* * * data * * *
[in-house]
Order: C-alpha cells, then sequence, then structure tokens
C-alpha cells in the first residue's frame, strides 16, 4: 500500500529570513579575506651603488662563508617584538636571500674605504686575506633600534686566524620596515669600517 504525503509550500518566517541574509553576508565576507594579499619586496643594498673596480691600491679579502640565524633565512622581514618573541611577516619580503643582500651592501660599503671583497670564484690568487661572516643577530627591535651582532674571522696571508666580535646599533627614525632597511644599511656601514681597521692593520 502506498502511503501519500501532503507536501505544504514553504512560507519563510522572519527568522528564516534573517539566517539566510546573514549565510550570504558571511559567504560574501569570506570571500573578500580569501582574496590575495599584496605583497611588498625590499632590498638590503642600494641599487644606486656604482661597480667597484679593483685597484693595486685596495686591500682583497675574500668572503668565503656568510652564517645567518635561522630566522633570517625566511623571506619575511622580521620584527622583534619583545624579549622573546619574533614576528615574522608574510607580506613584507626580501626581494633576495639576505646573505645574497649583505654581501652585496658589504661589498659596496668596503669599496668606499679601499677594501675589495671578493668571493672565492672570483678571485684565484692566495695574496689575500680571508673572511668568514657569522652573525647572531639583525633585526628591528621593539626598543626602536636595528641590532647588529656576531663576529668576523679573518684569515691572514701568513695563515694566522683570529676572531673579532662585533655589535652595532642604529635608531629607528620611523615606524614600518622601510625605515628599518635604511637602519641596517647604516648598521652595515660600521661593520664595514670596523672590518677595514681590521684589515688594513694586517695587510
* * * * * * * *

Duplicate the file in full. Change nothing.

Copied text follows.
[in-house]
Order: C-alpha cells, then sequence, then structure tokens
C-alpha cells in the first residue's frame, strides 16, 4: 500500500529570513579575506651603488662563508617584538636571500674605504686575506633600534686566524620596515669600517 504525503509550500518566517541574509553576508565576507594579499619586496643594498673596480691600491679579502640565524633565512622581514618573541611577516619580503643582500651592501660599503671583497670564484690568487661572516643577530627591535651582532674571522696571508666580535646599533627614525632597511644599511656601514681597521692593520 502506498502511503501519500501532503507536501505544504514553504512560507519563510522572519527568522528564516534573517539566517539566510546573514549565510550570504558571511559567504560574501569570506570571500573578500580569501582574496590575495599584496605583497611588498625590499632590498638590503642600494641599487644606486656604482661597480667597484679593483685597484693595486685596495686591500682583497675574500668572503668565503656568510652564517645567518635561522630566522633570517625566511623571506619575511622580521620584527622583534619583545624579549622573546619574533614576528615574522608574510607580506613584507626580501626581494633576495639576505646573505645574497649583505654581501652585496658589504661589498659596496668596503669599496668606499679601499677594501675589495671578493668571493672565492672570483678571485684565484692566495695574496689575500680571508673572511668568514657569522652573525647572531639583525633585526628591528621593539626598543626602536636595528641590532647588529656576531663576529668576523679573518684569515691572514701568513695563515694566522683570529676572531673579532662585533655589535652595532642604529635608531629607528620611523615606524614600518622601510625605515628599518635604511637602519641596517647604516648598521652595515660600521661593520664595514670596523672590518677595514681590521684589515688594513694586517695587510